Back To The Basics (of compressed air)…And The Track

The past several weeks I have been finding myself doing things the more complicated way (I  know how that sounds odd – an engineer that prefers to do things the hard way). Over the weekend I took a brief ride on the motorcycle for a short 15 minute trip that I found to be satisfying, even if it is less direct and a more out-of-the-way route for getting my errands complete.   The route runs past the local university of Mount Saint Joseph, down a winding road that has no houses and only one business, the rest is all woods and a creek.  Finally, this route runs along the mighty Ohio river and back up a steep winding road near my house.

While I have been worrying about all the projects and errands which need to be completed, this more complicated route gives me a moment to decompress and remember that my family at home and few other things are all I need.  Once  I was reminded of that and got some perspective which allowed me to “keep calm and carry on” I proceeded to break my projects and errands down into smaller pieces and everything will start to come together.

I now have a to do list at home as well as a refreshed list at EXAIR of all the items I need to do.   The list at home is considerably more fun as it all involves getting my “new to me” track bike ready for this season.  20140506_134512That’s right, it’s right around the corner, the first track weekend of 2014.  So expect to see some more motorcycle blogs coming and hopefully more ways to use EXAIR products while working on them. It was these newly developed lists that helped me reorganize and get back on track for the new season, sometimes a list is necessary in order to gain perspective, prioritize and begin to take action.

On that note, EXAIR has a list to help you gain perspective, prioritize and take some action toward getting your compressed air system optimized. Our systematic approach using the Six Steps To Compressed Air Optimization has been developed to help you save your compressed air,your hearing, and your money. By following these steps you can lower your compressed air use, minimize workplace noise exposure (OSHA will be happy) and save money on this important utility.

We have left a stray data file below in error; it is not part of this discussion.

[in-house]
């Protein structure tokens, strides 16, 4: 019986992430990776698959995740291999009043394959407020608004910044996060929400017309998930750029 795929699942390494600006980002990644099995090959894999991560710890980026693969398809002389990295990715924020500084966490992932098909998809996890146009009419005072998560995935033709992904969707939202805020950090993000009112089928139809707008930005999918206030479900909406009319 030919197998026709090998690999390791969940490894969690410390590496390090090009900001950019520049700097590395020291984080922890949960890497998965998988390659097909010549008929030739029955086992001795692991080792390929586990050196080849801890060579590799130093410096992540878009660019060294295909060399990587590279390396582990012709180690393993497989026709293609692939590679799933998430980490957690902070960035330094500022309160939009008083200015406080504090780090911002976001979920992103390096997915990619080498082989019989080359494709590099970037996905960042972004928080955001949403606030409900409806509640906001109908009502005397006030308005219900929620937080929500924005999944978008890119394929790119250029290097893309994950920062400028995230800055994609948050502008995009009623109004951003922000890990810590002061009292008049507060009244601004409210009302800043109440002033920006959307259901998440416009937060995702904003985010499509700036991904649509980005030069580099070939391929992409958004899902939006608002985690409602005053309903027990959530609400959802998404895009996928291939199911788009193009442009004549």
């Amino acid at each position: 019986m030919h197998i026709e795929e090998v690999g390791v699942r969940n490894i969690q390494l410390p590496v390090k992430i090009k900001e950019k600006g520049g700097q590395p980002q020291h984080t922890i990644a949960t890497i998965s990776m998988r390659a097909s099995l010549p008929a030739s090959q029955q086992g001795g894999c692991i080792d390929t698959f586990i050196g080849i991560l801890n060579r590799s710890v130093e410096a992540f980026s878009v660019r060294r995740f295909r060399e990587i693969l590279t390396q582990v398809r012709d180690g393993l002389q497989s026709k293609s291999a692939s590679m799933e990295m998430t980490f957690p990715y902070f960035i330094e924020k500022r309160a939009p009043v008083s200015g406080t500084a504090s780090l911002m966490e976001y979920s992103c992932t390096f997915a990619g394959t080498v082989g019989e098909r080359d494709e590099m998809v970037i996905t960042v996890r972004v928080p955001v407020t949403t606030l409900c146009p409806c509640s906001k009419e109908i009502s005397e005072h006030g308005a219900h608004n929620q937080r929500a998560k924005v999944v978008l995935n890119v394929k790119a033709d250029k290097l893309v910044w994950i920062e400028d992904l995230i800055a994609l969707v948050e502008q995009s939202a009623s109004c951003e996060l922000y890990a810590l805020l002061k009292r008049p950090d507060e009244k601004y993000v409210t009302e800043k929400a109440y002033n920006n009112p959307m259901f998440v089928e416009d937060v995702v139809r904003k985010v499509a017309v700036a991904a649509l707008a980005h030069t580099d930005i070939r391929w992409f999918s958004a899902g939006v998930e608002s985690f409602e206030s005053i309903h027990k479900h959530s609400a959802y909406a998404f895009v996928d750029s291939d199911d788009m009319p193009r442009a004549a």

6 steps

 

If you have ever thought of reducing your compressed air costs, use our list to help you gain perspective on this simple process and take some positive steps toward saving your facility some money.

Brian Farno
Application Engineer
BrianFarno@EXAIR.com
@EXAIR_BF

 

Dear Joe…….

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Well, Friday, March 28, 2014 marked the end of an era here at EXAIR.  It was the official last day of Joe Panfalone, @EXAIR_JP, #DearJoe.  I know Joe has blogged about his retirement, but in case you didn’t know, he has been with EXAIR for 19 years straight.   That is almost longer than Professor Penurious’ Co-Op has been alive.

When I first started here at EXAIR four years ago Joe would always tell me, just remember kid, I voted for you.  The trick is he wouldn’t say whether he voted to hire me or not to hire me, just that he voted.   I have a feeling that I was to Joe, like Dennis the Menace was to Mr. Wilson.

No matter what the question or what he was doing, I wanted to know.  Joe was more than willing to tolerate all the questions, too. It’s almost like he has had kids before and that his patience has been tried before.  No matter what would happen, he would just keep going back to the fact that he voted for me.

Joe hasn’t only taught me a lot about applications, theory behind product, and how to skirt around HR, he has taught me how to be a better manager, not to sweat the small stuff, and that when you find something good you better hold on to it for dear life.

One of the many things Joe is known for around here is his extensive palate; in other words, he’ll eat anything.  Even my wife knows that if we have some leftovers or cake that we don’t want to eat ourselves, just send it in and Joe will eat it.  He even returns Tupperware clean as a whistle with a note saying “More Please”.

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The fact is, I am extremely excited to see Joe move on to the next chapter of his life.   I can only hope that it will be better than he has made all of ours.

One last thing, Joe did make the mistake of promising to meet up this Spring / Summer and help me teach my oldest daughter how to fish.  (Little does he know he’ll pretty much have to teach me, too!)

 

Thanks for everything Joe!

Brian Farno
Application Engineer
BrianFarno@EXAIR.com
@EXAIR_BF

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